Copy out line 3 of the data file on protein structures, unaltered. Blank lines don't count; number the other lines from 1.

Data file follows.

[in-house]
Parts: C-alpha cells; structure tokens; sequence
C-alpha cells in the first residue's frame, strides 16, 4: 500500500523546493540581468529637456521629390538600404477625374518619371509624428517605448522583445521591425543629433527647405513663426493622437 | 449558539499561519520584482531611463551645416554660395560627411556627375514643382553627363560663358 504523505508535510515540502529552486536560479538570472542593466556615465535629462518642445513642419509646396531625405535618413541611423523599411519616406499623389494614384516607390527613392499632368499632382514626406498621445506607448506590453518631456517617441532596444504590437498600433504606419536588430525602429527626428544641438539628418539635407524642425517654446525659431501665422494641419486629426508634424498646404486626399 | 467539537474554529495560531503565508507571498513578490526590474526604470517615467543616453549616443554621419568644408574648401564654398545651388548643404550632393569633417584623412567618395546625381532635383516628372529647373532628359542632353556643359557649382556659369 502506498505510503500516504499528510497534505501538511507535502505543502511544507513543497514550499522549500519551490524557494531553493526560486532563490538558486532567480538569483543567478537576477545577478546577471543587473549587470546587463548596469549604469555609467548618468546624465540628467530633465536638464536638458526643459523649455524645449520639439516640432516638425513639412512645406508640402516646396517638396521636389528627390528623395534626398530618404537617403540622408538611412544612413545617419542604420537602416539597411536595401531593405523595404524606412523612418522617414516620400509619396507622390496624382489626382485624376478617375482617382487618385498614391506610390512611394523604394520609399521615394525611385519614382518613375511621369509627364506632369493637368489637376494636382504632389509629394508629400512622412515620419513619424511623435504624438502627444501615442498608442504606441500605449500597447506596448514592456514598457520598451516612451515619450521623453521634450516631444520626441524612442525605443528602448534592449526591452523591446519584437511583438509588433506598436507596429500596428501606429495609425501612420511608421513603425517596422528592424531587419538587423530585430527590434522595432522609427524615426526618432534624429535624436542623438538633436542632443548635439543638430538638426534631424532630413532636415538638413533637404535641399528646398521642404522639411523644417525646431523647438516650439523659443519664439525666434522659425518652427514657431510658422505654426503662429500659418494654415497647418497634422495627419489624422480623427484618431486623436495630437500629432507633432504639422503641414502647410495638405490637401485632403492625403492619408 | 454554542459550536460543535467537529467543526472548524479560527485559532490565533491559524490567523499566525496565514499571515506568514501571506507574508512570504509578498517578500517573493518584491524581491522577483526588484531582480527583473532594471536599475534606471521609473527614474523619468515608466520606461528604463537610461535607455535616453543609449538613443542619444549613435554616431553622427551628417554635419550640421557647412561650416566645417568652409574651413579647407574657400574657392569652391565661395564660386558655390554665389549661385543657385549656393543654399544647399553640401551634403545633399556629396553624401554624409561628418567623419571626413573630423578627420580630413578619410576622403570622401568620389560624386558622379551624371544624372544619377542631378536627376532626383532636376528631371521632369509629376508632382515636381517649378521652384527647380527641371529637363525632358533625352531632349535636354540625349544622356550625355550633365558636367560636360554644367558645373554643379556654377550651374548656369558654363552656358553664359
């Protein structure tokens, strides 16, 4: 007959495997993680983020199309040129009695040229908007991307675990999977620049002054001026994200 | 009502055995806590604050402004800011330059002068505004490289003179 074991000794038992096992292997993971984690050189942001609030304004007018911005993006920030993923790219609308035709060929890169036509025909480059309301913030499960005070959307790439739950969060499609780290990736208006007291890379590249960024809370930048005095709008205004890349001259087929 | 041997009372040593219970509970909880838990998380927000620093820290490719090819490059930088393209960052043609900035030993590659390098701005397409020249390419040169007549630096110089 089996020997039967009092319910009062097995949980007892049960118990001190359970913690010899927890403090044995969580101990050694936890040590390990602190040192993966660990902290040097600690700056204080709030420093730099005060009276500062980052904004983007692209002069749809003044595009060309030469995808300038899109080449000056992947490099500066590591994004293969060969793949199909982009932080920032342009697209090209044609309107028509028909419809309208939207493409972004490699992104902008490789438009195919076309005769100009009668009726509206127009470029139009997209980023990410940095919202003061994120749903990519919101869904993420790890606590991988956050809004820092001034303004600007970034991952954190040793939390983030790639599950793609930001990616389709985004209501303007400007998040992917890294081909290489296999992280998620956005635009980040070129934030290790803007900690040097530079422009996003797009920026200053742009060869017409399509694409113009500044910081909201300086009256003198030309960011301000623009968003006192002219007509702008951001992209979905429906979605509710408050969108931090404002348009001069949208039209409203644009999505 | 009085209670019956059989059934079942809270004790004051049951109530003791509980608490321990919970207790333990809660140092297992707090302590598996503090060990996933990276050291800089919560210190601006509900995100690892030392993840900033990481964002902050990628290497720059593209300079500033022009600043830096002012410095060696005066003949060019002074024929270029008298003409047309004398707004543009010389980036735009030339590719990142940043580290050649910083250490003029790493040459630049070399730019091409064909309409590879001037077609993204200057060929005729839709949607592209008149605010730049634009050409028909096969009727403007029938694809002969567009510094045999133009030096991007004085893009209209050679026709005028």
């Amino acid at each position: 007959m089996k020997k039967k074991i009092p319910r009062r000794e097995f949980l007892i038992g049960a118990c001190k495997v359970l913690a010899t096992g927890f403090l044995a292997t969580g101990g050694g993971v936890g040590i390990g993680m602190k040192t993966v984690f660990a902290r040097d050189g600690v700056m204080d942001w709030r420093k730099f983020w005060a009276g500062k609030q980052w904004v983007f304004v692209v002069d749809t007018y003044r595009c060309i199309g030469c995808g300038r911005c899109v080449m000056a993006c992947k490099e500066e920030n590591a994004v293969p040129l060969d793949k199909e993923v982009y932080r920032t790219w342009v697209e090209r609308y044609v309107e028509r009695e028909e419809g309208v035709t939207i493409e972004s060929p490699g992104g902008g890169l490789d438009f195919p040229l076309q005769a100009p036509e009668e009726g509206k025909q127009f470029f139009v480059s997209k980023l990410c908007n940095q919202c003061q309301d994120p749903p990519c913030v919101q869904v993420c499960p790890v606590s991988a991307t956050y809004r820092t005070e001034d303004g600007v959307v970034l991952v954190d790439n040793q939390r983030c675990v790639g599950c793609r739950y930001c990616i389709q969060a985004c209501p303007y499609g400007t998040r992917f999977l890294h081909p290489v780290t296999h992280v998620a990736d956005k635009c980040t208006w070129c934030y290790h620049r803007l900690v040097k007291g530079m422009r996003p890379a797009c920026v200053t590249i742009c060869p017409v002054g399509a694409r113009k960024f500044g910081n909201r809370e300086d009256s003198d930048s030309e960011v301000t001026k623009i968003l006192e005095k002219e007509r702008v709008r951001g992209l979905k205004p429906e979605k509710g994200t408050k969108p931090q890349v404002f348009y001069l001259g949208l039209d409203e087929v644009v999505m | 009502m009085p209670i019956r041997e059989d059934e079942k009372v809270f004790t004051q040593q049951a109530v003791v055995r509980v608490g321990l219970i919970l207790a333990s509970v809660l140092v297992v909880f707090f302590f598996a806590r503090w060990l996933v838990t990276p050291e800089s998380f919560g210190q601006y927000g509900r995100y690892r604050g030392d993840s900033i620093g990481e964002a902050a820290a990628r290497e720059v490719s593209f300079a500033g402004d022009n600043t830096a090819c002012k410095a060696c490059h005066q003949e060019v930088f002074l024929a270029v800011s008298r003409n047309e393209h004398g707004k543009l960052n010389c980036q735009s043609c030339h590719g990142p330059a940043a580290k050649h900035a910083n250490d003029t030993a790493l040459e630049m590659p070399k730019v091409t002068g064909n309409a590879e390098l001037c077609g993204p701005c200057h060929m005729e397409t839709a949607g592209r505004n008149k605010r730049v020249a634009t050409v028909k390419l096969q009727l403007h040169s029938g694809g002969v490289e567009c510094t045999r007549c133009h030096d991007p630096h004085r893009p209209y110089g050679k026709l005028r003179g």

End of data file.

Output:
C-alpha cells in the first residue's frame, strides 16, 4: 500500500523546493540581468529637456521629390538600404477625374518619371509624428517605448522583445521591425543629433527647405513663426493622437 | 449558539499561519520584482531611463551645416554660395560627411556627375514643382553627363560663358 504523505508535510515540502529552486536560479538570472542593466556615465535629462518642445513642419509646396531625405535618413541611423523599411519616406499623389494614384516607390527613392499632368499632382514626406498621445506607448506590453518631456517617441532596444504590437498600433504606419536588430525602429527626428544641438539628418539635407524642425517654446525659431501665422494641419486629426508634424498646404486626399 | 467539537474554529495560531503565508507571498513578490526590474526604470517615467543616453549616443554621419568644408574648401564654398545651388548643404550632393569633417584623412567618395546625381532635383516628372529647373532628359542632353556643359557649382556659369 502506498505510503500516504499528510497534505501538511507535502505543502511544507513543497514550499522549500519551490524557494531553493526560486532563490538558486532567480538569483543567478537576477545577478546577471543587473549587470546587463548596469549604469555609467548618468546624465540628467530633465536638464536638458526643459523649455524645449520639439516640432516638425513639412512645406508640402516646396517638396521636389528627390528623395534626398530618404537617403540622408538611412544612413545617419542604420537602416539597411536595401531593405523595404524606412523612418522617414516620400509619396507622390496624382489626382485624376478617375482617382487618385498614391506610390512611394523604394520609399521615394525611385519614382518613375511621369509627364506632369493637368489637376494636382504632389509629394508629400512622412515620419513619424511623435504624438502627444501615442498608442504606441500605449500597447506596448514592456514598457520598451516612451515619450521623453521634450516631444520626441524612442525605443528602448534592449526591452523591446519584437511583438509588433506598436507596429500596428501606429495609425501612420511608421513603425517596422528592424531587419538587423530585430527590434522595432522609427524615426526618432534624429535624436542623438538633436542632443548635439543638430538638426534631424532630413532636415538638413533637404535641399528646398521642404522639411523644417525646431523647438516650439523659443519664439525666434522659425518652427514657431510658422505654426503662429500659418494654415497647418497634422495627419489624422480623427484618431486623436495630437500629432507633432504639422503641414502647410495638405490637401485632403492625403492619408 | 454554542459550536460543535467537529467543526472548524479560527485559532490565533491559524490567523499566525496565514499571515506568514501571506507574508512570504509578498517578500517573493518584491524581491522577483526588484531582480527583473532594471536599475534606471521609473527614474523619468515608466520606461528604463537610461535607455535616453543609449538613443542619444549613435554616431553622427551628417554635419550640421557647412561650416566645417568652409574651413579647407574657400574657392569652391565661395564660386558655390554665389549661385543657385549656393543654399544647399553640401551634403545633399556629396553624401554624409561628418567623419571626413573630423578627420580630413578619410576622403570622401568620389560624386558622379551624371544624372544619377542631378536627376532626383532636376528631371521632369509629376508632382515636381517649378521652384527647380527641371529637363525632358533625352531632349535636354540625349544622356550625355550633365558636367560636360554644367558645373554643379556654377550651374548656369558654363552656358553664359